"Let's leave Mary out of this. Let's talk about Jesus. You're okay with Jesus, right?"
With a curt nod I gave my first assent to Catholicism. Yes, I was okay with Jesus. I was NOT okay with the news that my husband of ten years was converting to Rome.
This was not the future I had envisioned. I didn't believe in any of this. They worshipped statues, and COOKIES for crying out loud. They didn't use the same Bible. They sprinkled babies, although I didn't mind that so much, found it rather quaint. But, and this was the worst of it for me, they had ghastly music.
I must confess that I was brought up on the gospel music of the rural Deep South. I knew the Sacred Harp and shape note hymns inside and out. I was baptized into that tradition at the tender age of nine, and hold a fondness for it even now. But, I grew up. I met and married an Anglican, not an Episcopalian with an inclusive mentality, but a High Churchman who believed in Sacraments and the 1928 Book of Common Prayer. As Islam believes there is no God but Allah, High Anglicans believe there is no hymnal but the 1940. There it began, my love affair with sacred music.
Yet here I sat, arms crossed, scowling at a priest (who sounded just like Joe Pesci) as he listened to my husband explain why he wanted to become a Catholic. He knew I didn't believe and didn't want to be there. And so he waved my husband into silence and asked me. "What about you? Where are you in all this?"
My response was a rude one. I didn't believe half of what the Church taught. I didn't think Mary was all that and I thought confession was a private matter to be handled discreetly between the Good Lord above and the one who had "erred and strayed" from His ways "like lost sheep". Father Kelly (of St. Patrick's, can one get any more Irish?) interrupted me, brushing aside all but one of my objections with the words above. "Let's leave Mary out of this. Let's talk about Jesus. You're okay with Jesus, right?"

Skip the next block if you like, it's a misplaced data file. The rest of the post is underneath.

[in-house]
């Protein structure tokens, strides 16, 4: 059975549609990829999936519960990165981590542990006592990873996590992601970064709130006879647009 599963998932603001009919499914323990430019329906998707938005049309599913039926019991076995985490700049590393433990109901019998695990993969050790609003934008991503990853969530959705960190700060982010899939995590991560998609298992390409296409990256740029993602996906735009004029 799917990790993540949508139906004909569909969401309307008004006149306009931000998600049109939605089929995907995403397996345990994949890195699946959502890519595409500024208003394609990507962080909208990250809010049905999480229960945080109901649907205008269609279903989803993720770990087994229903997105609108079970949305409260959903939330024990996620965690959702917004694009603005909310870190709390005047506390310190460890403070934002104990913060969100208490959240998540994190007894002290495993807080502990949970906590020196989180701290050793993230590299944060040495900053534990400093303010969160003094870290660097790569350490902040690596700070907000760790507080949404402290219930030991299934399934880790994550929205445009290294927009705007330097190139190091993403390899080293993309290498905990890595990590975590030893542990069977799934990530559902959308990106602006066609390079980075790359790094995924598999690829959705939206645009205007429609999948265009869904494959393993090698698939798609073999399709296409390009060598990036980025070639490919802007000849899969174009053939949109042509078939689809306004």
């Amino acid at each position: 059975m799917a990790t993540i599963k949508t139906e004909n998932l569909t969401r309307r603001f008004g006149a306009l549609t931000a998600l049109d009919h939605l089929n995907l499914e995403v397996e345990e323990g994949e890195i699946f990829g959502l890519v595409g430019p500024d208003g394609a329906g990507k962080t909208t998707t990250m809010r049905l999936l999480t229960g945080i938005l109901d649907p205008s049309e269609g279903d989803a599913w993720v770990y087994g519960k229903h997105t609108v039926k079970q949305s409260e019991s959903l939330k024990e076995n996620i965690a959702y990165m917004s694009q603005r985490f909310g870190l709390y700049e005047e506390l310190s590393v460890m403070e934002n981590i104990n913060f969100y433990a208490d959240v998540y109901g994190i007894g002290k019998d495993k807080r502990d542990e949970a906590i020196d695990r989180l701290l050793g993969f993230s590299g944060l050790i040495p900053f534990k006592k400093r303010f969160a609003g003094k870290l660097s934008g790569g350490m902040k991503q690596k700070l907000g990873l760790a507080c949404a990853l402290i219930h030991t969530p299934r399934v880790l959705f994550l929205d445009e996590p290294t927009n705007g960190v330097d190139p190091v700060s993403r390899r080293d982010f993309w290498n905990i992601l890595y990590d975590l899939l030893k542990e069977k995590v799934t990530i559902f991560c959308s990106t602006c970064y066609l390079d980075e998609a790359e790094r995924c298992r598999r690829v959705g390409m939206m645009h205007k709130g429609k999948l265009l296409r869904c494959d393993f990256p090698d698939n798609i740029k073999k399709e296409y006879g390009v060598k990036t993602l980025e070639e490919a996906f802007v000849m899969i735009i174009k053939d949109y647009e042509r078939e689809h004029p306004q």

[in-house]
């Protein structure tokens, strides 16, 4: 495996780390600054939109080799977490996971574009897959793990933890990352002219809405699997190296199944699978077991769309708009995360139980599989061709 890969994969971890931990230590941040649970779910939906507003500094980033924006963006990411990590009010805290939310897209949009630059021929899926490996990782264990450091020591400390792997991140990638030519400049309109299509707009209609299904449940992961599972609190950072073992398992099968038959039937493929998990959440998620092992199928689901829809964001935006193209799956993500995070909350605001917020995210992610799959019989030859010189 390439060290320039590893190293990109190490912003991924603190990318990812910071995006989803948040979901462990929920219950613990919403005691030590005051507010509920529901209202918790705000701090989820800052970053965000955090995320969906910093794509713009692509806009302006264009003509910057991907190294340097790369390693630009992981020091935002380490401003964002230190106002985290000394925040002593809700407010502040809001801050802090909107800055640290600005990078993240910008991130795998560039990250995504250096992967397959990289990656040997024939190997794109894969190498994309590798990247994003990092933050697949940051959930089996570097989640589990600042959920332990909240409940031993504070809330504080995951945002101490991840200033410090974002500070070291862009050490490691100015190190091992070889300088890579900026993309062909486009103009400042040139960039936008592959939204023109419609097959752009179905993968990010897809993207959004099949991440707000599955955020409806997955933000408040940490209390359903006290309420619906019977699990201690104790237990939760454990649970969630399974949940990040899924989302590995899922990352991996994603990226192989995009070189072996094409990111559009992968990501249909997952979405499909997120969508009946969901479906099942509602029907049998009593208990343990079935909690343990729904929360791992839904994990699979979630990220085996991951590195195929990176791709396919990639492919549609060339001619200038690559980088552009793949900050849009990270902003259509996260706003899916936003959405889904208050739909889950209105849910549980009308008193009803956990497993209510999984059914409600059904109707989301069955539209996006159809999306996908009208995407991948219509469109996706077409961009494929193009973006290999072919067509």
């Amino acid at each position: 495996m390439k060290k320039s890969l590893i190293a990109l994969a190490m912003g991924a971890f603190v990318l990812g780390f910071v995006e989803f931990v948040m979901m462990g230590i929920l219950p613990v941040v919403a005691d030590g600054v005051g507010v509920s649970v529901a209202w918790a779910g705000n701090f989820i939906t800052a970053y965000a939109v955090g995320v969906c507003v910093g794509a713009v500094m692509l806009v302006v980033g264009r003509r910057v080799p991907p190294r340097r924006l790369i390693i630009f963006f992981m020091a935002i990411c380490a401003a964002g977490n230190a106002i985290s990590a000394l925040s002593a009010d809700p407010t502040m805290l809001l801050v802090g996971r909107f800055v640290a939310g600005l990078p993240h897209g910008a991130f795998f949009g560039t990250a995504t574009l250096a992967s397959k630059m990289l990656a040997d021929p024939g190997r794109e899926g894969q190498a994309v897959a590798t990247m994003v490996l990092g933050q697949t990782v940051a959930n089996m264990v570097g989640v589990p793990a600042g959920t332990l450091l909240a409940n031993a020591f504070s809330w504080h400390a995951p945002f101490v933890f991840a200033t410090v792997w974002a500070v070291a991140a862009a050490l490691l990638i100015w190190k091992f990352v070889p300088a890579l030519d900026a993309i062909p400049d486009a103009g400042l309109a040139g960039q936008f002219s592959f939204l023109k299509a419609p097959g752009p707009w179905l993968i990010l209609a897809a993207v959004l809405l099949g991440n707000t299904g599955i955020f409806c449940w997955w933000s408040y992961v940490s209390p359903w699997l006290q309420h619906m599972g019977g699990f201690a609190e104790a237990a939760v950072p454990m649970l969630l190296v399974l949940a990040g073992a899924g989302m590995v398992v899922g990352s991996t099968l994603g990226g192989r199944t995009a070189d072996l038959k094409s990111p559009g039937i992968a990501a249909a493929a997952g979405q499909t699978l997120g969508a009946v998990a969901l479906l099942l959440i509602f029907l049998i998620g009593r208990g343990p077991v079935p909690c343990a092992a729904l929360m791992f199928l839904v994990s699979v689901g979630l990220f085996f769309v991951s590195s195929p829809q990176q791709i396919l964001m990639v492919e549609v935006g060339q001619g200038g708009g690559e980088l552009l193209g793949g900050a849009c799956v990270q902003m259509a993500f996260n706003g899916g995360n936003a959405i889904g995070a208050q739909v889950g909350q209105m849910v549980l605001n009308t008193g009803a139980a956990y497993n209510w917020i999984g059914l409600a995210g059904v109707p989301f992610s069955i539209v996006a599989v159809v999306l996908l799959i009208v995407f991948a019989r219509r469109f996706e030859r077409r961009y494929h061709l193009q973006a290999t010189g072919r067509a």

Somehow, he convinced me to listen a little longer. He coaxed me into the RCIA program and quickly saw that I was beyond the basics. High Anglicans, especially those married to men with a Masters in Apologetics, didn't need the Sacraments explained. We didn't need to be introduced to Liturgy. Former Baptists didn't need to be introduced to the Old Testament stories and the Roman's Road to Salvation, either. But, I was a singer. He had a choir. And, God be praised, he didn't like "On Eagle's Wings."
"Tell you what, you come here for half the class, then you go over there and sing with the choir...that okay with you?"
I would have said it wasn't, but I was curious. I had always been in a choir. I assumed I would still be in one. I hoped to bring my favorites with me, and being a tenacious sort, rather assumed I would eventually have the director using the "right" versions of the hymns. So off I went, joining them for the rosary beforehand, saying only the Our Father and the Glory Be while they drifted antiphonally through the Aves, until, suddenly, I realized they weren't praying TO Mary, they were asking Mary to pray FOR them. Then they sang:
Salve, Regina, mater misericordiae:
Vita, dulcedo, et spes nostra, salve.
I had never heard anything like this. I wanted to learn it. I did. Then came the preparations for Easter, the Vidi Aquam, the Regina Caeli, the original words to "Humbly I Adore Thee". I began to sing along with the Latin Ordinary, and in so doing, began to learn the Mass.
I made a reluctant first confession (the priest commended my obedience even as I protested too much) and was received into the One Holy, Catholic and Apostolic Church while the choir sang above me. As I received Our Lord for the first time, a timid soprano began the Regina Caeli, the phrases swelling as voice after voice was added in the loft above, until it sounded as if the Heavens were themselves declaring her as Queen. I fell in love with Our Lady through the beauty of her song. Nothing so sublime could be anything but true.
And so I am a Catholic. I learned the prayers of the church first in singing them, understanding first their beauty as child recognizes the beauty of a lullaby, its purpose secondary until it has done its work. The child is drawn to sleep, the singer to Truth, and I find it beautiful.